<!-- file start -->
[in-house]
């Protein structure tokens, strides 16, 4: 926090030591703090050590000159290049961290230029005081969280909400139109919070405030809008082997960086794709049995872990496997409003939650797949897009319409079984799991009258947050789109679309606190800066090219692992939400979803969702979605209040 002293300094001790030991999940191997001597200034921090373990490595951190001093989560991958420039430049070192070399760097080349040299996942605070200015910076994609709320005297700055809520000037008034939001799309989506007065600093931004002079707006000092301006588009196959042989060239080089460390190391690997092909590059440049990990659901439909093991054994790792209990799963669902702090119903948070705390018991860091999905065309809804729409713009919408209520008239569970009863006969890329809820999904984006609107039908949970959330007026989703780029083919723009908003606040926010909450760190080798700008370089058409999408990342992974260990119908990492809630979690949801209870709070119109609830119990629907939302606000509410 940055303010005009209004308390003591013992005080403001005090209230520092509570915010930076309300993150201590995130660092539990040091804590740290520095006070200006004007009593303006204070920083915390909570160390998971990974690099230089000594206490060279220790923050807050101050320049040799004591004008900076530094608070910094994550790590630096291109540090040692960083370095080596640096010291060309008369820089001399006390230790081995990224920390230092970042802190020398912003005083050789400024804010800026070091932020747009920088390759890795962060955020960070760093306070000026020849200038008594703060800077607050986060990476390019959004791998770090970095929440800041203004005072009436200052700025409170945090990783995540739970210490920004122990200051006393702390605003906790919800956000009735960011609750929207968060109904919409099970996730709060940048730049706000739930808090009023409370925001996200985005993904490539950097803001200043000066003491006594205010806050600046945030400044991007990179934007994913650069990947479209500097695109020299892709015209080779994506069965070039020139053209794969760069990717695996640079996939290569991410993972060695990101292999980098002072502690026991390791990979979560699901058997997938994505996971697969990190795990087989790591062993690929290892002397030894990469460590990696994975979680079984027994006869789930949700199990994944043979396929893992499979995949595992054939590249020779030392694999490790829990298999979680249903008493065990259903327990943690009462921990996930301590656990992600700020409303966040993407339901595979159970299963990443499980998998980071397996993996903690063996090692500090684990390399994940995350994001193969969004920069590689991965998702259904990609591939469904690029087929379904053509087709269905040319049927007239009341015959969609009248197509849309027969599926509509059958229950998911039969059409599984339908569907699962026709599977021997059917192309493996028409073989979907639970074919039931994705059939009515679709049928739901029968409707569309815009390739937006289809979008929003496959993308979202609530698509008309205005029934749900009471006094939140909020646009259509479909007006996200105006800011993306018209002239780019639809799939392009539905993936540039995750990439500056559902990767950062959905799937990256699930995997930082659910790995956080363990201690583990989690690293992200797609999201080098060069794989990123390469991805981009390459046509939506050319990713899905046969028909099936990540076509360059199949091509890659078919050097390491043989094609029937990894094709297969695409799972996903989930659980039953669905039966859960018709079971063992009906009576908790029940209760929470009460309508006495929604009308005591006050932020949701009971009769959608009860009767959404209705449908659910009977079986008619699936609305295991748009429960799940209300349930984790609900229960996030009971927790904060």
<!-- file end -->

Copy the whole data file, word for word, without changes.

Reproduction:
[in-house]
């Protein structure tokens, strides 16, 4: 926090030591703090050590000159290049961290230029005081969280909400139109919070405030809008082997960086794709049995872990496997409003939650797949897009319409079984799991009258947050789109679309606190800066090219692992939400979803969702979605209040 002293300094001790030991999940191997001597200034921090373990490595951190001093989560991958420039430049070192070399760097080349040299996942605070200015910076994609709320005297700055809520000037008034939001799309989506007065600093931004002079707006000092301006588009196959042989060239080089460390190391690997092909590059440049990990659901439909093991054994790792209990799963669902702090119903948070705390018991860091999905065309809804729409713009919408209520008239569970009863006969890329809820999904984006609107039908949970959330007026989703780029083919723009908003606040926010909450760190080798700008370089058409999408990342992974260990119908990492809630979690949801209870709070119109609830119990629907939302606000509410 940055303010005009209004308390003591013992005080403001005090209230520092509570915010930076309300993150201590995130660092539990040091804590740290520095006070200006004007009593303006204070920083915390909570160390998971990974690099230089000594206490060279220790923050807050101050320049040799004591004008900076530094608070910094994550790590630096291109540090040692960083370095080596640096010291060309008369820089001399006390230790081995990224920390230092970042802190020398912003005083050789400024804010800026070091932020747009920088390759890795962060955020960070760093306070000026020849200038008594703060800077607050986060990476390019959004791998770090970095929440800041203004005072009436200052700025409170945090990783995540739970210490920004122990200051006393702390605003906790919800956000009735960011609750929207968060109904919409099970996730709060940048730049706000739930808090009023409370925001996200985005993904490539950097803001200043000066003491006594205010806050600046945030400044991007990179934007994913650069990947479209500097695109020299892709015209080779994506069965070039020139053209794969760069990717695996640079996939290569991410993972060695990101292999980098002072502690026991390791990979979560699901058997997938994505996971697969990190795990087989790591062993690929290892002397030894990469460590990696994975979680079984027994006869789930949700199990994944043979396929893992499979995949595992054939590249020779030392694999490790829990298999979680249903008493065990259903327990943690009462921990996930301590656990992600700020409303966040993407339901595979159970299963990443499980998998980071397996993996903690063996090692500090684990390399994940995350994001193969969004920069590689991965998702259904990609591939469904690029087929379904053509087709269905040319049927007239009341015959969609009248197509849309027969599926509509059958229950998911039969059409599984339908569907699962026709599977021997059917192309493996028409073989979907639970074919039931994705059939009515679709049928739901029968409707569309815009390739937006289809979008929003496959993308979202609530698509008309205005029934749900009471006094939140909020646009259509479909007006996200105006800011993306018209002239780019639809799939392009539905993936540039995750990439500056559902990767950062959905799937990256699930995997930082659910790995956080363990201690583990989690690293992200797609999201080098060069794989990123390469991805981009390459046509939506050319990713899905046969028909099936990540076509360059199949091509890659078919050097390491043989094609029937990894094709297969695409799972996903989930659980039953669905039966859960018709079971063992009906009576908790029940209760929470009460309508006495929604009308005591006050932020949701009971009769959608009860009767959404209705449908659910009977079986008619699936609305295991748009429960799940209300349930984790609900229960996030009971927790904060």